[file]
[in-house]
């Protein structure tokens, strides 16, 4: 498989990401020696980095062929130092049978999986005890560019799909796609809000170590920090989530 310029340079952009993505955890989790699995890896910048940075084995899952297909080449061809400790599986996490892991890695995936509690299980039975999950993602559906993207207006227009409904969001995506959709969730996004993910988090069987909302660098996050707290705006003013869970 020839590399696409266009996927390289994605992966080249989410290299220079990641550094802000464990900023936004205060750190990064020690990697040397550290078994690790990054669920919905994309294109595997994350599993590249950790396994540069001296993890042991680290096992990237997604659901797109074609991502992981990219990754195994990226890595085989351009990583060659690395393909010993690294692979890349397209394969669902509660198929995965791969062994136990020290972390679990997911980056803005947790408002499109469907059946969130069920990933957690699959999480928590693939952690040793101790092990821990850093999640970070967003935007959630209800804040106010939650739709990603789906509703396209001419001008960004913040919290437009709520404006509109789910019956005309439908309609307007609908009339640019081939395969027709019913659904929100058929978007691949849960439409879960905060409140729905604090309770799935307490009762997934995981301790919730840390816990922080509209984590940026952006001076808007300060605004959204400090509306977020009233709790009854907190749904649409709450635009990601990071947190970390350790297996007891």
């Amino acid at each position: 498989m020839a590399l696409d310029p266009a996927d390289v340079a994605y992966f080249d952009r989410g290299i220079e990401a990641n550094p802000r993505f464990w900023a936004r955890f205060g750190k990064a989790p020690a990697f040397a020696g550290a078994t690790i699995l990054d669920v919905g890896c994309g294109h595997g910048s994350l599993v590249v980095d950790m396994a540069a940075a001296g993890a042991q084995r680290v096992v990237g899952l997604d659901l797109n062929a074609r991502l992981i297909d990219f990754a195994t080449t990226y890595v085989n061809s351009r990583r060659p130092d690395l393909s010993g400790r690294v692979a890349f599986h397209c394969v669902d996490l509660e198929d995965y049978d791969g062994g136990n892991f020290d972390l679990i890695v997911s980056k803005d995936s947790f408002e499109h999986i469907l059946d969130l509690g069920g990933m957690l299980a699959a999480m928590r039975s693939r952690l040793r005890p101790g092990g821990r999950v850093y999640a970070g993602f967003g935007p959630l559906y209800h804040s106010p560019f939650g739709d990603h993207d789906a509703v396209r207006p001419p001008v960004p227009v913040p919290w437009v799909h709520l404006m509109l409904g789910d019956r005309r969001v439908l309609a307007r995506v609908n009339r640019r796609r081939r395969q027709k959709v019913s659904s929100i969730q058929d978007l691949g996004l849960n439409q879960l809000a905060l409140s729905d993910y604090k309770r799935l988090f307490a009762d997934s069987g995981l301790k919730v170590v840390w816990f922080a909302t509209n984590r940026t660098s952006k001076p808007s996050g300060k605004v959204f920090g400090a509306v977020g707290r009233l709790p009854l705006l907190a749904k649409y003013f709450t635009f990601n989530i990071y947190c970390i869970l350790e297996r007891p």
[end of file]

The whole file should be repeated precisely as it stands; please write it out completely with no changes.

[in-house]
């Protein structure tokens, strides 16, 4: 498989990401020696980095062929130092049978999986005890560019799909796609809000170590920090989530 310029340079952009993505955890989790699995890896910048940075084995899952297909080449061809400790599986996490892991890695995936509690299980039975999950993602559906993207207006227009409904969001995506959709969730996004993910988090069987909302660098996050707290705006003013869970 020839590399696409266009996927390289994605992966080249989410290299220079990641550094802000464990900023936004205060750190990064020690990697040397550290078994690790990054669920919905994309294109595997994350599993590249950790396994540069001296993890042991680290096992990237997604659901797109074609991502992981990219990754195994990226890595085989351009990583060659690395393909010993690294692979890349397209394969669902509660198929995965791969062994136990020290972390679990997911980056803005947790408002499109469907059946969130069920990933957690699959999480928590693939952690040793101790092990821990850093999640970070967003935007959630209800804040106010939650739709990603789906509703396209001419001008960004913040919290437009709520404006509109789910019956005309439908309609307007609908009339640019081939395969027709019913659904929100058929978007691949849960439409879960905060409140729905604090309770799935307490009762997934995981301790919730840390816990922080509209984590940026952006001076808007300060605004959204400090509306977020009233709790009854907190749904649409709450635009990601990071947190970390350790297996007891």
């Amino acid at each position: 498989m020839a590399l696409d310029p266009a996927d390289v340079a994605y992966f080249d952009r989410g290299i220079e990401a990641n550094p802000r993505f464990w900023a936004r955890f205060g750190k990064a989790p020690a990697f040397a020696g550290a078994t690790i699995l990054d669920v919905g890896c994309g294109h595997g910048s994350l599993v590249v980095d950790m396994a540069a940075a001296g993890a042991q084995r680290v096992v990237g899952l997604d659901l797109n062929a074609r991502l992981i297909d990219f990754a195994t080449t990226y890595v085989n061809s351009r990583r060659p130092d690395l393909s010993g400790r690294v692979a890349f599986h397209c394969v669902d996490l509660e198929d995965y049978d791969g062994g136990n892991f020290d972390l679990i890695v997911s980056k803005d995936s947790f408002e499109h999986i469907l059946d969130l509690g069920g990933m957690l299980a699959a999480m928590r039975s693939r952690l040793r005890p101790g092990g821990r999950v850093y999640a970070g993602f967003g935007p959630l559906y209800h804040s106010p560019f939650g739709d990603h993207d789906a509703v396209r207006p001419p001008v960004p227009v913040p919290w437009v799909h709520l404006m509109l409904g789910d019956r005309r969001v439908l309609a307007r995506v609908n009339r640019r796609r081939r395969q027709k959709v019913s659904s929100i969730q058929d978007l691949g996004l849960n439409q879960l809000a905060l409140s729905d993910y604090k309770r799935l988090f307490a009762d997934s069987g995981l301790k919730v170590v840390w816990f922080a909302t509209n984590r940026t660098s952006k001076p808007s996050g300060k605004v959204f920090g400090a509306v977020g707290r009233l709790p009854l705006l907190a749904k649409y003013f709450t635009f990601n989530i990071y947190c970390i869970l350790e297996r007891p």